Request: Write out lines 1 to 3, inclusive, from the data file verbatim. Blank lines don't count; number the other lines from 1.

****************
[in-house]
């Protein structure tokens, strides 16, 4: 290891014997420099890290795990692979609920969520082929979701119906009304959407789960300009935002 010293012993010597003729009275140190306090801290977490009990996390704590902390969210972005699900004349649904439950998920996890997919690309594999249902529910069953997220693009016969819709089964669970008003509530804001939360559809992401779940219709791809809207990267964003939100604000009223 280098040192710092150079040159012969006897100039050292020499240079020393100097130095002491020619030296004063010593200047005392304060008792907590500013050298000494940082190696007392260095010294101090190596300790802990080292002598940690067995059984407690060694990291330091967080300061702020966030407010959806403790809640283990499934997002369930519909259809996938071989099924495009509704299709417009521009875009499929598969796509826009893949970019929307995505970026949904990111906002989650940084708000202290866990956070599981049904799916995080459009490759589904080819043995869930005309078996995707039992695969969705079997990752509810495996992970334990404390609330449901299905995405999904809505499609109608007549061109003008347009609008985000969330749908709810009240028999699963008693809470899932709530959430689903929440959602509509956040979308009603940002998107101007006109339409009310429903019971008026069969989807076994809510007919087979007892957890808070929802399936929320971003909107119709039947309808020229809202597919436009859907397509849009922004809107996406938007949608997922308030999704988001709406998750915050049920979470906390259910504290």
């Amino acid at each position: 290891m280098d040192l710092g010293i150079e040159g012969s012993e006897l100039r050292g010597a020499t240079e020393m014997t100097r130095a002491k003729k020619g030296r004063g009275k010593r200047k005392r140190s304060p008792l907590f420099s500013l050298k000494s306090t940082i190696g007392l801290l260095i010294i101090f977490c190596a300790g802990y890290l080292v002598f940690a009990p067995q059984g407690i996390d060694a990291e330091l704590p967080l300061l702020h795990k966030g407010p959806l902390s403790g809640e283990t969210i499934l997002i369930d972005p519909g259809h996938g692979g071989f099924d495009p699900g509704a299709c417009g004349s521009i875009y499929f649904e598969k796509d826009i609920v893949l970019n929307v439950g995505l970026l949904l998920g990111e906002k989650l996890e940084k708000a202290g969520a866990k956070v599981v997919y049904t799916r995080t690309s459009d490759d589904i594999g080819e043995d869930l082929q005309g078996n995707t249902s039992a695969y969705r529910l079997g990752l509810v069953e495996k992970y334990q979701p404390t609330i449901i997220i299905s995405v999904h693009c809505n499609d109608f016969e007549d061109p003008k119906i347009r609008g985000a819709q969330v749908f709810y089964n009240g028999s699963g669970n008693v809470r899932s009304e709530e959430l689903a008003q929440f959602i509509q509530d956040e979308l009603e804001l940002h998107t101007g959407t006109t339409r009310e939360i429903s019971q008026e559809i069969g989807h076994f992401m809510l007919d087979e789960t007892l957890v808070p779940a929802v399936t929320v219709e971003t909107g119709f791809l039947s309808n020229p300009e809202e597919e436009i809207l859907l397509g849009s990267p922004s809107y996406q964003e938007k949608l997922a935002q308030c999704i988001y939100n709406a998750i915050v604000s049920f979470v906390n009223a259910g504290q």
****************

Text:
[in-house]
């Protein structure tokens, strides 16, 4: 290891014997420099890290795990692979609920969520082929979701119906009304959407789960300009935002 010293012993010597003729009275140190306090801290977490009990996390704590902390969210972005699900004349649904439950998920996890997919690309594999249902529910069953997220693009016969819709089964669970008003509530804001939360559809992401779940219709791809809207990267964003939100604000009223 280098040192710092150079040159012969006897100039050292020499240079020393100097130095002491020619030296004063010593200047005392304060008792907590500013050298000494940082190696007392260095010294101090190596300790802990080292002598940690067995059984407690060694990291330091967080300061702020966030407010959806403790809640283990499934997002369930519909259809996938071989099924495009509704299709417009521009875009499929598969796509826009893949970019929307995505970026949904990111906002989650940084708000202290866990956070599981049904799916995080459009490759589904080819043995869930005309078996995707039992695969969705079997990752509810495996992970334990404390609330449901299905995405999904809505499609109608007549061109003008347009609008985000969330749908709810009240028999699963008693809470899932709530959430689903929440959602509509956040979308009603940002998107101007006109339409009310429903019971008026069969989807076994809510007919087979007892957890808070929802399936929320971003909107119709039947309808020229809202597919436009859907397509849009922004809107996406938007949608997922308030999704988001709406998750915050049920979470906390259910504290």
């Amino acid at each position: 290891m280098d040192l710092g010293i150079e040159g012969s012993e006897l100039r050292g010597a020499t240079e020393m014997t100097r130095a002491k003729k020619g030296r004063g009275k010593r200047k005392r140190s304060p008792l907590f420099s500013l050298k000494s306090t940082i190696g007392l801290l260095i010294i101090f977490c190596a300790g802990y890290l080292v002598f940690a009990p067995q059984g407690i996390d060694a990291e330091l704590p967080l300061l702020h795990k966030g407010p959806l902390s403790g809640e283990t969210i499934l997002i369930d972005p519909g259809h996938g692979g071989f099924d495009p699900g509704a299709c417009g004349s521009i875009y499929f649904e598969k796509d826009i609920v893949l970019n929307v439950g995505l970026l949904l998920g990111e906002k989650l996890e940084k708000a202290g969520a866990k956070v599981v997919y049904t799916r995080t690309s459009d490759d589904i594999g080819e043995d869930l082929q005309g078996n995707t249902s039992a695969y969705r529910l079997g990752l509810v069953e495996k992970y334990q979701p404390t609330i449901i997220i299905s995405v999904h693009c809505n499609d109608f016969e007549d061109p003008k119906i347009r609008g985000a819709q969330v749908f709810y089964n009240g028999s699963g669970n008693v809470r899932s009304e709530e959430l689903a008003q929440f959602i509509q509530d956040e979308l009603e804001l940002h998107t101007g959407t006109t339409r009310e939360i429903s019971q008026e559809i069969g989807h076994f992401m809510l007919d087979e789960t007892l957890v808070p779940a929802v399936t929320v219709e971003t909107g119709f791809l039947s309808n020229p300009e809202e597919e436009i809207l859907l397509g849009s990267p922004s809107y996406q964003e938007k949608l997922a935002q308030c999704i988001y939100n709406a998750i915050v604000s049920f979470v906390n009223a259910g504290q």